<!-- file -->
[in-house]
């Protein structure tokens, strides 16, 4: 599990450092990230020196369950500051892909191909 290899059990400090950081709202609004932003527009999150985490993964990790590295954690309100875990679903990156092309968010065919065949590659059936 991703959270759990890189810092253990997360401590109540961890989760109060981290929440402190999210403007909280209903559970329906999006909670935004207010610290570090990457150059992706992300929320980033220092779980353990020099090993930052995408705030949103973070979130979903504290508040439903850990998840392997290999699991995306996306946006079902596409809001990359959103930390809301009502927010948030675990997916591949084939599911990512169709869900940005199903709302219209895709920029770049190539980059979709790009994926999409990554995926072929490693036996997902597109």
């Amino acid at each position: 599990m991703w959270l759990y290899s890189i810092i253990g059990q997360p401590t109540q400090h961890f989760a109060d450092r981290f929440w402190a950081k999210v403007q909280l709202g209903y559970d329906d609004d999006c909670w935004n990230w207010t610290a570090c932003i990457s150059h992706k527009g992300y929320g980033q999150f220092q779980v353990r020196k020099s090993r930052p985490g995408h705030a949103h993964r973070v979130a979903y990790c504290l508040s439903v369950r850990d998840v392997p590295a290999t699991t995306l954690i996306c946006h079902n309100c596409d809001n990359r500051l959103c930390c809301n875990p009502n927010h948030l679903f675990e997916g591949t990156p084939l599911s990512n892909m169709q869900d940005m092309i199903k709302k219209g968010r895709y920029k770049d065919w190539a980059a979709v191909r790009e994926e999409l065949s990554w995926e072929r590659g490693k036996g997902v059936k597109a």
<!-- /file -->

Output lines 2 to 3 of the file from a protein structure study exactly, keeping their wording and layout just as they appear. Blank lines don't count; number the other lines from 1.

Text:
């Protein structure tokens, strides 16, 4: 599990450092990230020196369950500051892909191909 290899059990400090950081709202609004932003527009999150985490993964990790590295954690309100875990679903990156092309968010065919065949590659059936 991703959270759990890189810092253990997360401590109540961890989760109060981290929440402190999210403007909280209903559970329906999006909670935004207010610290570090990457150059992706992300929320980033220092779980353990020099090993930052995408705030949103973070979130979903504290508040439903850990998840392997290999699991995306996306946006079902596409809001990359959103930390809301009502927010948030675990997916591949084939599911990512169709869900940005199903709302219209895709920029770049190539980059979709790009994926999409990554995926072929490693036996997902597109």
């Amino acid at each position: 599990m991703w959270l759990y290899s890189i810092i253990g059990q997360p401590t109540q400090h961890f989760a109060d450092r981290f929440w402190a950081k999210v403007q909280l709202g209903y559970d329906d609004d999006c909670w935004n990230w207010t610290a570090c932003i990457s150059h992706k527009g992300y929320g980033q999150f220092q779980v353990r020196k020099s090993r930052p985490g995408h705030a949103h993964r973070v979130a979903y990790c504290l508040s439903v369950r850990d998840v392997p590295a290999t699991t995306l954690i996306c946006h079902n309100c596409d809001n990359r500051l959103c930390c809301n875990p009502n927010h948030l679903f675990e997916g591949t990156p084939l599911s990512n892909m169709q869900d940005m092309i199903k709302k219209g968010r895709y920029k770049d065919w190539a980059a979709v191909r790009e994926e999409l065949s990554w995926e072929r590659g490693k036996g997902v059936k597109a």